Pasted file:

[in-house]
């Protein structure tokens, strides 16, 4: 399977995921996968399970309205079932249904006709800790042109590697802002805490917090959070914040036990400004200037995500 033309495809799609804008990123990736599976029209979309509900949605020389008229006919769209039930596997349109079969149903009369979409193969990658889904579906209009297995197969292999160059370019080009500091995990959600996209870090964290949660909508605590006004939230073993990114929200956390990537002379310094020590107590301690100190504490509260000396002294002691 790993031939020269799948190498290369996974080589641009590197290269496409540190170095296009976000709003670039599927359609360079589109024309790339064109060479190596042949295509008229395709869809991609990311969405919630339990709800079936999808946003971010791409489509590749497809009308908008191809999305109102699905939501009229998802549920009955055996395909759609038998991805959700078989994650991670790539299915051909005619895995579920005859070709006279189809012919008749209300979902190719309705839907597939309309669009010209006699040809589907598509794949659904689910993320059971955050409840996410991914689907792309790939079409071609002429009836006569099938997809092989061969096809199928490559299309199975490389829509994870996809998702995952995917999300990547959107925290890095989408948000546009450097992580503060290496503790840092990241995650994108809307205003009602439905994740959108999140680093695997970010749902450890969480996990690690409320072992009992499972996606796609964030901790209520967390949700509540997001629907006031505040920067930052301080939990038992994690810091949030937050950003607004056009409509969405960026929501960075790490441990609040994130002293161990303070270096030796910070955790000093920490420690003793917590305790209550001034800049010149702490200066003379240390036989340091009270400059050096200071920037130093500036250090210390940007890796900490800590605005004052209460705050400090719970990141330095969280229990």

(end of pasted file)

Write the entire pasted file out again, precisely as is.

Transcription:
[in-house]
């Protein structure tokens, strides 16, 4: 399977995921996968399970309205079932249904006709800790042109590697802002805490917090959070914040036990400004200037995500 033309495809799609804008990123990736599976029209979309509900949605020389008229006919769209039930596997349109079969149903009369979409193969990658889904579906209009297995197969292999160059370019080009500091995990959600996209870090964290949660909508605590006004939230073993990114929200956390990537002379310094020590107590301690100190504490509260000396002294002691 790993031939020269799948190498290369996974080589641009590197290269496409540190170095296009976000709003670039599927359609360079589109024309790339064109060479190596042949295509008229395709869809991609990311969405919630339990709800079936999808946003971010791409489509590749497809009308908008191809999305109102699905939501009229998802549920009955055996395909759609038998991805959700078989994650991670790539299915051909005619895995579920005859070709006279189809012919008749209300979902190719309705839907597939309309669009010209006699040809589907598509794949659904689910993320059971955050409840996410991914689907792309790939079409071609002429009836006569099938997809092989061969096809199928490559299309199975490389829509994870996809998702995952995917999300990547959107925290890095989408948000546009450097992580503060290496503790840092990241995650994108809307205003009602439905994740959108999140680093695997970010749902450890969480996990690690409320072992009992499972996606796609964030901790209520967390949700509540997001629907006031505040920067930052301080939990038992994690810091949030937050950003607004056009409509969405960026929501960075790490441990609040994130002293161990303070270096030796910070955790000093920490420690003793917590305790209550001034800049010149702490200066003379240390036989340091009270400059050096200071920037130093500036250090210390940007890796900490800590605005004052209460705050400090719970990141330095969280229990």